Long before we were born, Angola became a Portuguese protectorate. Everything that once belonged to the African state was taken by their colonialists. Today, it’s many years since Portugal left Angola with the African country gaining independence in the early 1960s. Whoever said that what goes around comes back around must have been right. 50 years later, Angola is on the verge of colonizing their colonizers. The only difference is that they are not as brutal as their masters and they are doing it economically. For instance, if you go to the Portuguese city of Cascais, a place that has the country’s royal court, you’ll discover that most of the buildings there are owned by the Angola’s ruling class. There is even a term in Portugal called the Angolan’s buildings, referring to rentals owned by rich people from Angola. If you go to Lisbon, the case is the same. You’ll discover that handbags and designer suits are being bought by the elite from Angola. If you walk down the Louis Vuitton Street in Lisbon, you will discover the office of Isabel dos Santos, the richest woman in Africa. Isabel has built a name for herself in Portugal by investing in various fields such as energy, media, and banking industries.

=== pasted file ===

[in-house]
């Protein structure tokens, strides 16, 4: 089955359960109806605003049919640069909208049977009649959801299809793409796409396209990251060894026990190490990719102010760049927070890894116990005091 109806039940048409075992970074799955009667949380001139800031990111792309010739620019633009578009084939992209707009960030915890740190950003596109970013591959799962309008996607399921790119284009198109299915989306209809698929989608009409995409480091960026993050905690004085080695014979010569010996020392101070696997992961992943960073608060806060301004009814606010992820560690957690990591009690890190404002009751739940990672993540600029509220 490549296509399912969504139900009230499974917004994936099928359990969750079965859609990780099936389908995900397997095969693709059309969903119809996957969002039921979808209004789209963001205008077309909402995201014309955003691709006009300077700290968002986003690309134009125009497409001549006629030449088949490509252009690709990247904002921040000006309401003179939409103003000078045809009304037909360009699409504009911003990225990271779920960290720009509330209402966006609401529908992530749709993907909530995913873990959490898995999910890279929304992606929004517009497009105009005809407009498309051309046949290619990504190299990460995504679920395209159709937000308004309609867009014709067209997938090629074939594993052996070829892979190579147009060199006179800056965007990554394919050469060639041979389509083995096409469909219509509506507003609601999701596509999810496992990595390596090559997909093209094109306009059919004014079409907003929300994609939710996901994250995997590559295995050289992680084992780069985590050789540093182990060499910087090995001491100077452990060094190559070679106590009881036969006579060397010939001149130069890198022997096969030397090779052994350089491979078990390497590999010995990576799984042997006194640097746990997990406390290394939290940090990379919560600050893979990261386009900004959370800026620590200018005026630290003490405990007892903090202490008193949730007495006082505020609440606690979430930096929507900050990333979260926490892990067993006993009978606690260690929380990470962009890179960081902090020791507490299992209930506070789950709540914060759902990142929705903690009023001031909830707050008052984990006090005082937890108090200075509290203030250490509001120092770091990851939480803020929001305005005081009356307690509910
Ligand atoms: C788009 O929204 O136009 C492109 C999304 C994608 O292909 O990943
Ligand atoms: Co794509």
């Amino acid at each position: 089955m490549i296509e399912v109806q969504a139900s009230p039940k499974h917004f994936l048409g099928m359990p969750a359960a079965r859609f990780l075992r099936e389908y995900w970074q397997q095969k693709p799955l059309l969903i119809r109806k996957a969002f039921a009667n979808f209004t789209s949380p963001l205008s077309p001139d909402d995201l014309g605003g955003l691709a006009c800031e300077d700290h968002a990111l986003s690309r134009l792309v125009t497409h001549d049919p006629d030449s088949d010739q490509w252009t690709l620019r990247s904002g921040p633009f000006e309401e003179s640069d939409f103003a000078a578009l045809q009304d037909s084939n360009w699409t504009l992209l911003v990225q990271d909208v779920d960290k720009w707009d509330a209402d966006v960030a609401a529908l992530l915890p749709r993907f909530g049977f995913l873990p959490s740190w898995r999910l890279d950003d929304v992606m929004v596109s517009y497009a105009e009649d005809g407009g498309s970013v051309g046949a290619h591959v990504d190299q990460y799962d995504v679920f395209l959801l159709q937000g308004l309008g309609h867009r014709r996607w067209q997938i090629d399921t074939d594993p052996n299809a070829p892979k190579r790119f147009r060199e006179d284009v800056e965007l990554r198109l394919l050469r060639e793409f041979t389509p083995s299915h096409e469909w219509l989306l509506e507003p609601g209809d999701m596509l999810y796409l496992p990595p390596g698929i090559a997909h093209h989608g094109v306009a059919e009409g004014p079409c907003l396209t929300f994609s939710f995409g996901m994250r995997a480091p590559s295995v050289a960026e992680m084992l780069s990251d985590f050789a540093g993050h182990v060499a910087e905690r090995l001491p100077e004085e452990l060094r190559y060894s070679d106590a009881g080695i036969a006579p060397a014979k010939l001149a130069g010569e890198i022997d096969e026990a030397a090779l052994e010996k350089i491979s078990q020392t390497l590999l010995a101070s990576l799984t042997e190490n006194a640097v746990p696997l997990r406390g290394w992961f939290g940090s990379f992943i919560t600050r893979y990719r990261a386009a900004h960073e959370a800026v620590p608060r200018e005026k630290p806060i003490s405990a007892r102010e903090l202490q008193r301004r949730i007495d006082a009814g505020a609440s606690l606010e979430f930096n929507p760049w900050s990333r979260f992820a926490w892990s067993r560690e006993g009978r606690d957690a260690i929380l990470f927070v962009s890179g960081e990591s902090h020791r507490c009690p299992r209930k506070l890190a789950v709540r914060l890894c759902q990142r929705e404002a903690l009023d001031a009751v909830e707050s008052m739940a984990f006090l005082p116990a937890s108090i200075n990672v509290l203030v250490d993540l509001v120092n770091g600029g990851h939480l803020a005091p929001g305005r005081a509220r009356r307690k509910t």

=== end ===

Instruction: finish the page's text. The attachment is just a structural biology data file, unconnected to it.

The wealth from the African state comes from its rich oil fields. The country has also been under the leadership of Jose Eduardo dos Santos for 38 years. Mr. Eduardo is the father to Isabel dos Santos. The people who have invested in Portugal benefited during the reign of Mr. Eduardo and funneled most of their money to Portugal. The two share deep ties with a recent saga that opened a debate across the world about the changing dynamics being a good example. Sometimes back, Portugal announced that it was investigating officials from the African country on charges of corruption. On its part, Angola reacted by saying that it would cut ties with their colonizers. This lead to Portugal’s foreign minister apologizing about the misunderstanding. A book called The Angolan Power in Portugal by Celso Felipe is a good starting point to understand the changing roles. The book talks about how people think of Angola as a poor nation that needs help from developed nations. As it turns out, your housekeeper buys your house. However, the recent growth of the African nation to the extent of matching Portugal is as a result of booming oil production as Portugal struggled with a financial crisis.